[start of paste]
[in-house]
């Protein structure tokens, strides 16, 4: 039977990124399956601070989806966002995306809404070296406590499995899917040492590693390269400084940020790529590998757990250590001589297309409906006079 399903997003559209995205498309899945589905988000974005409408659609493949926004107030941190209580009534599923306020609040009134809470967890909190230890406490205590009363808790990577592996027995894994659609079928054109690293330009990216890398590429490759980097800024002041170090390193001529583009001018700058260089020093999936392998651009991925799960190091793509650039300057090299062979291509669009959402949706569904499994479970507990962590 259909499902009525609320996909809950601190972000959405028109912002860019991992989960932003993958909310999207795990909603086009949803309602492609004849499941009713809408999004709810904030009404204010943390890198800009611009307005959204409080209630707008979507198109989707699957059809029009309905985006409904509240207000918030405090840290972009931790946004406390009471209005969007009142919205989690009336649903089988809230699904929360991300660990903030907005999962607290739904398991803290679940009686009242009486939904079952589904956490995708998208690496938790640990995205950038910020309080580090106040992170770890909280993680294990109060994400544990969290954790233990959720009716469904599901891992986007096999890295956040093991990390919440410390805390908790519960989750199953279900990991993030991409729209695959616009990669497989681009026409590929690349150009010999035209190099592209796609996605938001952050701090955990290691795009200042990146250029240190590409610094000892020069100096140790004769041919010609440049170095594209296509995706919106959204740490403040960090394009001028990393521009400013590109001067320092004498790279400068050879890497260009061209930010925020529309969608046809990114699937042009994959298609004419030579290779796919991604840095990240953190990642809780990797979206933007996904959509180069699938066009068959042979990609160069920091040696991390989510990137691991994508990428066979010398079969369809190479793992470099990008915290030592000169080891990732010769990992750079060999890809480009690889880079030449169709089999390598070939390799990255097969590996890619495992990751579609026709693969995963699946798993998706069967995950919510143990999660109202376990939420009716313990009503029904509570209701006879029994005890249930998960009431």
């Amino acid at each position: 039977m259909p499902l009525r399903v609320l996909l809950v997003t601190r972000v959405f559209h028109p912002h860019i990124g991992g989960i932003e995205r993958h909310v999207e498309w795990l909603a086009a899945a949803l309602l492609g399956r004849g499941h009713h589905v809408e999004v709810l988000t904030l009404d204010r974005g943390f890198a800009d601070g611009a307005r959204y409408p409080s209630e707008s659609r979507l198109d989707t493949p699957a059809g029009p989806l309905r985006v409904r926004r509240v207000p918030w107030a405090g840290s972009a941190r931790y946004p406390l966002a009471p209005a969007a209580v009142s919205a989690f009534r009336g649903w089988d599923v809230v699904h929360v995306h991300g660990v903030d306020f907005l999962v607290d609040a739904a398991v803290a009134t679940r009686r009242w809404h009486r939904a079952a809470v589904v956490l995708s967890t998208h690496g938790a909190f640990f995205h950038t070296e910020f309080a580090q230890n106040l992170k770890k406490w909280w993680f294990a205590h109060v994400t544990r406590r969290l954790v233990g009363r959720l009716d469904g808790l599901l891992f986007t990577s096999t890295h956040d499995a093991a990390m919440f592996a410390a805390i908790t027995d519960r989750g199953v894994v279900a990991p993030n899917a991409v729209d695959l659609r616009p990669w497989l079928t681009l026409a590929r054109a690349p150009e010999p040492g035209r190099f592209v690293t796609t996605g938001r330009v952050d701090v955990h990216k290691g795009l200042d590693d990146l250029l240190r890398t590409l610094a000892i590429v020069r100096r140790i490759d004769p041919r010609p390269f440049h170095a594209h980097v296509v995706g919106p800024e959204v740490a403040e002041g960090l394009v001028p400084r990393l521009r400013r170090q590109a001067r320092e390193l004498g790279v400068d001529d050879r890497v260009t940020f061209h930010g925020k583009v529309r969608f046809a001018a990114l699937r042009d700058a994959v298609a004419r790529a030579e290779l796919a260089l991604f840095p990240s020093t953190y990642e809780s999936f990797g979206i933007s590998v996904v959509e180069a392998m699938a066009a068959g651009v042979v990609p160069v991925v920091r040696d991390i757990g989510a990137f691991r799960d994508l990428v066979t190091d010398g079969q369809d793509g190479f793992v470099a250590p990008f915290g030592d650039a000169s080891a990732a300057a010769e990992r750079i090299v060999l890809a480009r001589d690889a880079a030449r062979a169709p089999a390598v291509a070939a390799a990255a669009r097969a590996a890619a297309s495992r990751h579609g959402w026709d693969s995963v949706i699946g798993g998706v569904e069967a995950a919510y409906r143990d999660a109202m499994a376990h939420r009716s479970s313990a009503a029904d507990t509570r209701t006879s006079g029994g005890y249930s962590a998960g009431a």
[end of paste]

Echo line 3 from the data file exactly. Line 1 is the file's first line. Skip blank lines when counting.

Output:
């Amino acid at each position: 039977m259909p499902l009525r399903v609320l996909l809950v997003t601190r972000v959405f559209h028109p912002h860019i990124g991992g989960i932003e995205r993958h909310v999207e498309w795990l909603a086009a899945a949803l309602l492609g399956r004849g499941h009713h589905v809408e999004v709810l988000t904030l009404d204010r974005g943390f890198a800009d601070g611009a307005r959204y409408p409080s209630e707008s659609r979507l198109d989707t493949p699957a059809g029009p989806l309905r985006v409904r926004r509240v207000p918030w107030a405090g840290s972009a941190r931790y946004p406390l966002a009471p209005a969007a209580v009142s919205a989690f009534r009336g649903w089988d599923v809230v699904h929360v995306h991300g660990v903030d306020f907005l999962v607290d609040a739904a398991v803290a009134t679940r009686r009242w809404h009486r939904a079952a809470v589904v956490l995708s967890t998208h690496g938790a909190f640990f995205h950038t070296e910020f309080a580090q230890n106040l992170k770890k406490w909280w993680f294990a205590h109060v994400t544990r406590r969290l954790v233990g009363r959720l009716d469904g808790l599901l891992f986007t990577s096999t890295h956040d499995a093991a990390m919440f592996a410390a805390i908790t027995d519960r989750g199953v894994v279900a990991p993030n899917a991409v729209d695959l659609r616009p990669w497989l079928t681009l026409a590929r054109a690349p150009e010999p040492g035209r190099f592209v690293t796609t996605g938001r330009v952050d701090v955990h990216k290691g795009l200042d590693d990146l250029l240190r890398t590409l610094a000892i590429v020069r100096r140790i490759d004769p041919r010609p390269f440049h170095a594209h980097v296509v995706g919106p800024e959204v740490a403040e002041g960090l394009v001028p400084r990393l521009r400013r170090q590109a001067r320092e390193l004498g790279v400068d001529d050879r890497v260009t940020f061209h930010g925020k583009v529309r969608f046809a001018a990114l699937r042009d700058a994959v298609a004419r790529a030579e290779l796919a260089l991604f840095p990240s020093t953190y990642e809780s999936f990797g979206i933007s590998v996904v959509e180069a392998m699938a066009a068959g651009v042979v990609p160069v991925v920091r040696d991390i757990g989510a990137f691991r799960d994508l990428v066979t190091d010398g079969q369809d793509g190479f793992v470099a250590p990008f915290g030592d650039a000169s080891a990732a300057a010769e990992r750079i090299v060999l890809a480009r001589d690889a880079a030449r062979a169709p089999a390598v291509a070939a390799a990255a669009r097969a590996a890619a297309s495992r990751h579609g959402w026709d693969s995963v949706i699946g798993g998706v569904e069967a995950a919510y409906r143990d999660a109202m499994a376990h939420r009716s479970s313990a009503a029904d507990t509570r209701t006879s006079g029994g005890y249930s962590a998960g009431a």